Saturn TOP STORY
Scientists analyzing data from NASA's Cassini mission have discovered that a giant, toxic cloud is hovering over the south pole of Saturn's largest moon, Titan, after the atmosphere there cooled dramatically.
Saturn TOP STORIES
Odd Feature on Titan
NASA's Cassini spacecraft is monitoring the evolution of a mysterious feature in a large hydrocarbon sea on Saturn's moon Titan.
Compared to the age of the solar system -- about four-and-a-half billion years -- a couple of decades are next to nothing.
There is an ongoing drama in the Saturnian ring system that causes small moons to be born and then destroyed on time scales that are but an eyeblink in the history of the solar system.
The Cassini mission has revealed hundreds of lakes and seas spread across the north polar region of Saturn's moon Titan. These lakes are filled not with water but with hydrocarbons, a form of organic compound that is also found naturally on Earth and includes methane.
Saturn reigns supreme, encircled by its retinue of rings.
As NASA's Cassini spacecraft sped away from Titan following a relatively close flyby, its cameras monitored the moon's northern polar region, capturing signs of renewed cloud activity.
Saturn has a great many more moons than our planet - a whopping 62. A single moon, Titan, accounts for an overwhelming 96% of all the material orbit the planet, with a group of six other smaller moons dominating the rest. The other 55 small satellites whizzing around Saturn make up the tiny remainder along with the gas giant's famous rings.
The Cassini spacecraft captures three magnificent sights at once: Saturn's north polar vortex and hexagon along with its expansive rings.
The Cassini spacecraft captures a glimpse of the moon Atlas shortly after emerging from Saturn's shadow. Although the sunlight at Saturn's distance is feeble compared to that at the Earth, objects cut off from the Sun within Saturn's shadow cool off considerably.
This artist's rendering shows a cross-section of the ice shell immediately beneath one of Enceladus' geyser-active fractures, illustrating the physical and thermal structure and the processes ongoing below and at the surface.
Saturn appears to Cassini's cameras as a thin, sunlit crescent in this unearthly view. Citizens of Earth, being so much closer to the Sun than Saturn, never get to enjoy a view of Saturn like this without the aid of our robot envoys.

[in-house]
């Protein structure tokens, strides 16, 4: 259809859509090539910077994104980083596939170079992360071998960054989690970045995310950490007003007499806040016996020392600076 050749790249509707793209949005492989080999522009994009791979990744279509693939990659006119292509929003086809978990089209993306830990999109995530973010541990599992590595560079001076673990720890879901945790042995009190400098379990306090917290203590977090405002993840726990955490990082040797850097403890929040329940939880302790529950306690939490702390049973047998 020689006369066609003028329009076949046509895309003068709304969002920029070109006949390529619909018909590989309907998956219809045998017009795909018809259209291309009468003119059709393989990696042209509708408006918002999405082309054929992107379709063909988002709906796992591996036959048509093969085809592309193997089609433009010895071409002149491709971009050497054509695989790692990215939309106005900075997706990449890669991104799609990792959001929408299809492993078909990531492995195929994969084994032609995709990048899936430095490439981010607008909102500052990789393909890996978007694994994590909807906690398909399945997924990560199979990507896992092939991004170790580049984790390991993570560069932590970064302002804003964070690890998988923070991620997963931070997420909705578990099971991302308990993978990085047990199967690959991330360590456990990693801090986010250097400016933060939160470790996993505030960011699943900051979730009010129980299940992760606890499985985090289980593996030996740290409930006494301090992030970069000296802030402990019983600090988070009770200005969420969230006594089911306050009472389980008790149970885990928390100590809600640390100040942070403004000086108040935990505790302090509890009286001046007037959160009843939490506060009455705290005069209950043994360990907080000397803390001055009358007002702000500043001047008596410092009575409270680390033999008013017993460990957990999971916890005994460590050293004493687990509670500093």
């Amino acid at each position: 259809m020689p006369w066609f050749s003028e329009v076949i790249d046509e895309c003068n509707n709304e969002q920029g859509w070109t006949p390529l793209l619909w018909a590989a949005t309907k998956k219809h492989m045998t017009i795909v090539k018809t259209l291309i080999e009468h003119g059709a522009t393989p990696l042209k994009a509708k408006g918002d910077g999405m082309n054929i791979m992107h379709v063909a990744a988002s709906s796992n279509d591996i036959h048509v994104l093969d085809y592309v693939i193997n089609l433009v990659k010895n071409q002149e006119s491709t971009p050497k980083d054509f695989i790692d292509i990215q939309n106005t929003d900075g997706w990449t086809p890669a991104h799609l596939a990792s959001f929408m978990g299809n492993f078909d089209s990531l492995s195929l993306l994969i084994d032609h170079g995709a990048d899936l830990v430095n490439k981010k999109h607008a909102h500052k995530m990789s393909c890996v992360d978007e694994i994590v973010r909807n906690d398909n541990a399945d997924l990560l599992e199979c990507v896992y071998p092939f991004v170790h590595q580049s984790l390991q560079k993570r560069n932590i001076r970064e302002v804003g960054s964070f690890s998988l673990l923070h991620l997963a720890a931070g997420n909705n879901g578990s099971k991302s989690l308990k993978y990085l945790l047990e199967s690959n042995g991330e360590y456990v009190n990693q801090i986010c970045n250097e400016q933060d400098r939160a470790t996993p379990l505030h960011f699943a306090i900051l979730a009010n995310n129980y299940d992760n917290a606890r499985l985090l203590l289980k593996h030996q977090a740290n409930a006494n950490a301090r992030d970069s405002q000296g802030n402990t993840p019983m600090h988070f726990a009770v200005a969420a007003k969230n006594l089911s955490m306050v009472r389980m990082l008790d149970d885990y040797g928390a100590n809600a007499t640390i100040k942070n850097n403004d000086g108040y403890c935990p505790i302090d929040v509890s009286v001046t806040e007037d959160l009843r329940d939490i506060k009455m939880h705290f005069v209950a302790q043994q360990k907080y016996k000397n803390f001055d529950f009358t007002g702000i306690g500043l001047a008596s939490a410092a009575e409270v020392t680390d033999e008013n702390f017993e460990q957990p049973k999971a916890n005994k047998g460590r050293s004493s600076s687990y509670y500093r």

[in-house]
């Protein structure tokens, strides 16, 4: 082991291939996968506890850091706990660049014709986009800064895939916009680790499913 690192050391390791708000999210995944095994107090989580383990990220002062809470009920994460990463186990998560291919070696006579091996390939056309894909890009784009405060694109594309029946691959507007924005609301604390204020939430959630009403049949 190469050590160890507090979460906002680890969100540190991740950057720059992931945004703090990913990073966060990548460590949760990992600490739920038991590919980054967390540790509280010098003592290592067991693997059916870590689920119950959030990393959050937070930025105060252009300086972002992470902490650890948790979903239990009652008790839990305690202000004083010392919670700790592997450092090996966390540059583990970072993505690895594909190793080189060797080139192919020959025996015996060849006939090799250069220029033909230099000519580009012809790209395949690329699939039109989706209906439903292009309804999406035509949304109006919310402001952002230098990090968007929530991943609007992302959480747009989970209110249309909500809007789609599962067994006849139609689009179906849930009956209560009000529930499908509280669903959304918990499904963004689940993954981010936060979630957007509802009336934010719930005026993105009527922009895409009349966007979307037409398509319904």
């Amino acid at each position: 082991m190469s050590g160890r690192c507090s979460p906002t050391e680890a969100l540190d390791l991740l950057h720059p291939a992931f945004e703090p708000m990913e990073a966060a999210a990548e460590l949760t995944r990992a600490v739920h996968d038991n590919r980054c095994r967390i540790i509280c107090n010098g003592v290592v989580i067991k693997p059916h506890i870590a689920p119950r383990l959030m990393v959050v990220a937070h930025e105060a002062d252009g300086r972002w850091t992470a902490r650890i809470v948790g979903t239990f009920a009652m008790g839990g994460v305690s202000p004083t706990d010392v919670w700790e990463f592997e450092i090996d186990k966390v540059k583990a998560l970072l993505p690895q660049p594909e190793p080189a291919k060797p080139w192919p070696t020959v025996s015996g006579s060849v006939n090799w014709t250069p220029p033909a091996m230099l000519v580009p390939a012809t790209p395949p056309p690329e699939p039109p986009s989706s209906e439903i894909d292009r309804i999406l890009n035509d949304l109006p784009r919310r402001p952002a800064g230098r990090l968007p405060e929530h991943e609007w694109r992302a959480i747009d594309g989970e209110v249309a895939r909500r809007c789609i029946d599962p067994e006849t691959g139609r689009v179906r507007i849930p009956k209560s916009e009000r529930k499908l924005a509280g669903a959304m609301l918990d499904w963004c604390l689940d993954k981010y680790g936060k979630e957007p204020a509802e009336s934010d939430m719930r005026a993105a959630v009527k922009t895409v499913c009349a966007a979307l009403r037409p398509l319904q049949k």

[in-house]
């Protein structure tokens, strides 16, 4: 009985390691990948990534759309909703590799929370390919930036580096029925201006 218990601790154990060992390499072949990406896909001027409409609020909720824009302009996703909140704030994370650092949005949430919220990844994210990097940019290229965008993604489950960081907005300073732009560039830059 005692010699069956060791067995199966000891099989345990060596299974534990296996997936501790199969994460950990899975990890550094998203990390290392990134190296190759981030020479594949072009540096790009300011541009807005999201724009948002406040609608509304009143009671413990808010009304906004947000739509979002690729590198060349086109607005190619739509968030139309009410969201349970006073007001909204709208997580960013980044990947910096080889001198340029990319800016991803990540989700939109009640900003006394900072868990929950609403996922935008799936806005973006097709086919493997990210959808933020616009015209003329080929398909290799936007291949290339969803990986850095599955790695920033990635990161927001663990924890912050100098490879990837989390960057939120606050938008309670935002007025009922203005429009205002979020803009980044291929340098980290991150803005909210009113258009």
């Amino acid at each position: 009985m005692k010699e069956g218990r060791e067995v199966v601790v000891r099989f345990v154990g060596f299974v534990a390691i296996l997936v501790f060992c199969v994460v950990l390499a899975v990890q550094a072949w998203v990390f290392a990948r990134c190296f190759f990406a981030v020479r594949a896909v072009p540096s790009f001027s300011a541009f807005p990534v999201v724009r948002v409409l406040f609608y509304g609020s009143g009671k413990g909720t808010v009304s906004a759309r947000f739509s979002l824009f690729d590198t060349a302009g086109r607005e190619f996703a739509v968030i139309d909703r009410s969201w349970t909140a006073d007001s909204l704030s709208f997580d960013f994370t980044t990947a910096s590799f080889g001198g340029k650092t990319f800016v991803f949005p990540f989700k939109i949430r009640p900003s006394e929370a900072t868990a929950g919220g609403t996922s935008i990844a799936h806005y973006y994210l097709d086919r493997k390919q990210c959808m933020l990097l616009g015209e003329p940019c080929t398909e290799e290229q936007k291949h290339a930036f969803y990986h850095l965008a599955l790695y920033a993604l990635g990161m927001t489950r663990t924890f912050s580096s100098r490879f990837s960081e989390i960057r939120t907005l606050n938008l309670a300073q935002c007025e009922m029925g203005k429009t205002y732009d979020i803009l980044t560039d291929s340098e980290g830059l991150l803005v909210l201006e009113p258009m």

What happened to half of Saturn? Nothing other than Earth's Moon getting in the way. As pictured above on the far right, Saturn is partly eclipsed by a dark edge of a Moon itself only partly illuminated by the Sun.
Scientists analyzing data from NASA's Cassini mission have firm evidence the ocean inside Saturn's largest moon, Titan, might be as salty as the Earth's Dead Sea.
With input from more than 2,000 members of the public, team members on NASA's Cassini mission to Saturn have chosen a name for the final phase of the mission: the Cassini Grand Finale.
A combined NASA and ESA-funded study has found firm evidence that nitrogen in the atmosphere of Saturn's moon Titan originated in conditions similar to the cold birthplace of the most ancient comets from the Oort cloud. The finding rules out the possibility that Titan's building blocks formed within the warm disk of material thought to have surrounded the infant planet Saturn during its formation.
Prometheus is caught in the act of creating gores and streamers in the F ring. Scientists believe that Prometheus and its partner-moon Pandora are responsible for much of the structure in the F ring.
Titan's polar vortex stands illuminated where all else is in shadow. Scientists deduce that the vortex must extend higher into Titan's atmosphere than the surrounding clouds because it is still lit in images like this.
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